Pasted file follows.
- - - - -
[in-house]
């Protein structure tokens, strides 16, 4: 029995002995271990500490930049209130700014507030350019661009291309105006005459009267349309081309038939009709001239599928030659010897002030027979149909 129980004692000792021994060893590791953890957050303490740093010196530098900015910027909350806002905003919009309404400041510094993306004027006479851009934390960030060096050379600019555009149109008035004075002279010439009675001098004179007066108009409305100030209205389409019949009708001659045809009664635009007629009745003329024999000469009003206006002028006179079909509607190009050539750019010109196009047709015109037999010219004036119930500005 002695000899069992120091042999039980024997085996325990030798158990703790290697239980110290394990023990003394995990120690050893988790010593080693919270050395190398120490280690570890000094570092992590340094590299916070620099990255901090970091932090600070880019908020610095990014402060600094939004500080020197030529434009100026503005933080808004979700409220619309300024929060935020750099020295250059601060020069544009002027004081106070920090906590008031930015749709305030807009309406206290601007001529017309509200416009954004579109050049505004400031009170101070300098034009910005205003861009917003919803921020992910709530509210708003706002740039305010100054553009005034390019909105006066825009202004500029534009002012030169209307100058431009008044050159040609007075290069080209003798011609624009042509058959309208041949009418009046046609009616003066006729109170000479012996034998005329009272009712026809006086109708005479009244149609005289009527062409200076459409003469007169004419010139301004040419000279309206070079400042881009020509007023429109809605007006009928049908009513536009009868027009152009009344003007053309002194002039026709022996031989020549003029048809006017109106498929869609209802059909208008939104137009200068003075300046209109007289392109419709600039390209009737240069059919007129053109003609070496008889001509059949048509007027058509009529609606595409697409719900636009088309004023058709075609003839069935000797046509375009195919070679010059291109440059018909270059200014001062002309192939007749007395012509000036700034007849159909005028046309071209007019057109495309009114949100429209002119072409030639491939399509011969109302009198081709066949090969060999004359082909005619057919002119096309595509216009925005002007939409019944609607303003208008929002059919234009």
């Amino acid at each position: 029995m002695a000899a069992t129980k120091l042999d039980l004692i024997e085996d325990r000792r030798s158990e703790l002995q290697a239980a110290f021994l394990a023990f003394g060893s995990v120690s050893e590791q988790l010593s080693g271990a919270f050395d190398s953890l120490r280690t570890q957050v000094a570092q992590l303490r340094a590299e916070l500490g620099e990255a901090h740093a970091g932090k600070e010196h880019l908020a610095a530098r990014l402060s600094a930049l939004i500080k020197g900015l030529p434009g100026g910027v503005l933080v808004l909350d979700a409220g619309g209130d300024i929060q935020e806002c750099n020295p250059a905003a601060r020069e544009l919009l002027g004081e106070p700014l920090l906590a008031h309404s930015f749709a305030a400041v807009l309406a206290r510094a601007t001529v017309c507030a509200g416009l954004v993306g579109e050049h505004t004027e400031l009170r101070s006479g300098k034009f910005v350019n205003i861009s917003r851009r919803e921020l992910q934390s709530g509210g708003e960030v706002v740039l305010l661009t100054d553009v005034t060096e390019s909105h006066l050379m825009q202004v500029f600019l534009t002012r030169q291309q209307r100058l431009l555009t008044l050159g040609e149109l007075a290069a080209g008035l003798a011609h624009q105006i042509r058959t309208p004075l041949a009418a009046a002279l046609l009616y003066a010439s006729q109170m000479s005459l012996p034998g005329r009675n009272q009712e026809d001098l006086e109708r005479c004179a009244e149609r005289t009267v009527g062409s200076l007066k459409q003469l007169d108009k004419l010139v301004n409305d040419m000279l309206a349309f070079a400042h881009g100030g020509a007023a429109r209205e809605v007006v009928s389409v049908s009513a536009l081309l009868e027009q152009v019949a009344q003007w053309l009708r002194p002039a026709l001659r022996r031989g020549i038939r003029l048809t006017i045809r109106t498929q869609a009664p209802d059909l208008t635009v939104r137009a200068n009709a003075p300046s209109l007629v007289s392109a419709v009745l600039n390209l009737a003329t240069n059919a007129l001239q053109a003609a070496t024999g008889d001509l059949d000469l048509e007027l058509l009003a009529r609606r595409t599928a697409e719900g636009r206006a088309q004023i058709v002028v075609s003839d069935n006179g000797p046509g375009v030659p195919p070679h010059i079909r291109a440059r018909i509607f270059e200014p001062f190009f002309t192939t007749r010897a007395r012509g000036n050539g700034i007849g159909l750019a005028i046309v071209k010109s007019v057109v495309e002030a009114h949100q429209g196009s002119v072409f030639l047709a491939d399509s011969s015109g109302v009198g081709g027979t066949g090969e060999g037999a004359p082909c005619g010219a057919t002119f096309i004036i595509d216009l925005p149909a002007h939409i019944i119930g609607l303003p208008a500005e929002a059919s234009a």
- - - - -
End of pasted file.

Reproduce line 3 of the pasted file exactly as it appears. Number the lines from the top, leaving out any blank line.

């Amino acid at each position: 029995m002695a000899a069992t129980k120091l042999d039980l004692i024997e085996d325990r000792r030798s158990e703790l002995q290697a239980a110290f021994l394990a023990f003394g060893s995990v120690s050893e590791q988790l010593s080693g271990a919270f050395d190398s953890l120490r280690t570890q957050v000094a570092q992590l303490r340094a590299e916070l500490g620099e990255a901090h740093a970091g932090k600070e010196h880019l908020a610095a530098r990014l402060s600094a930049l939004i500080k020197g900015l030529p434009g100026g910027v503005l933080v808004l909350d979700a409220g619309g209130d300024i929060q935020e806002c750099n020295p250059a905003a601060r020069e544009l919009l002027g004081e106070p700014l920090l906590a008031h309404s930015f749709a305030a400041v807009l309406a206290r510094a601007t001529v017309c507030a509200g416009l954004v993306g579109e050049h505004t004027e400031l009170r101070s006479g300098k034009f910005v350019n205003i861009s917003r851009r919803e921020l992910q934390s709530g509210g708003e960030v706002v740039l305010l661009t100054d553009v005034t060096e390019s909105h006066l050379m825009q202004v500029f600019l534009t002012r030169q291309q209307r100058l431009l555009t008044l050159g040609e149109l007075a290069a080209g008035l003798a011609h624009q105006i042509r058959t309208p004075l041949a009418a009046a002279l046609l009616y003066a010439s006729q109170m000479s005459l012996p034998g005329r009675n009272q009712e026809d001098l006086e109708r005479c004179a009244e149609r005289t009267v009527g062409s200076l007066k459409q003469l007169d108009k004419l010139v301004n409305d040419m000279l309206a349309f070079a400042h881009g100030g020509a007023a429109r209205e809605v007006v009928s389409v049908s009513a536009l081309l009868e027009q152009v019949a009344q003007w053309l009708r002194p002039a026709l001659r022996r031989g020549i038939r003029l048809t006017i045809r109106t498929q869609a009664p209802d059909l208008t635009v939104r137009a200068n009709a003075p300046s209109l007629v007289s392109a419709v009745l600039n390209l009737a003329t240069n059919a007129l001239q053109a003609a070496t024999g008889d001509l059949d000469l048509e007027l058509l009003a009529r609606r595409t599928a697409e719900g636009r206006a088309q004023i058709v002028v075609s003839d069935n006179g000797p046509g375009v030659p195919p070679h010059i079909r291109a440059r018909i509607f270059e200014p001062f190009f002309t192939t007749r010897a007395r012509g000036n050539g700034i007849g159909l750019a005028i046309v071209k010109s007019v057109v495309e002030a009114h949100q429209g196009s002119v072409f030639l047709a491939d399509s011969s015109g109302v009198g081709g027979t066949g090969e060999g037999a004359p082909c005619g010219a057919t002119f096309i004036i595509d216009l925005p149909a002007h939409i019944i119930g609607l303003p208008a500005e929002a059919s234009a």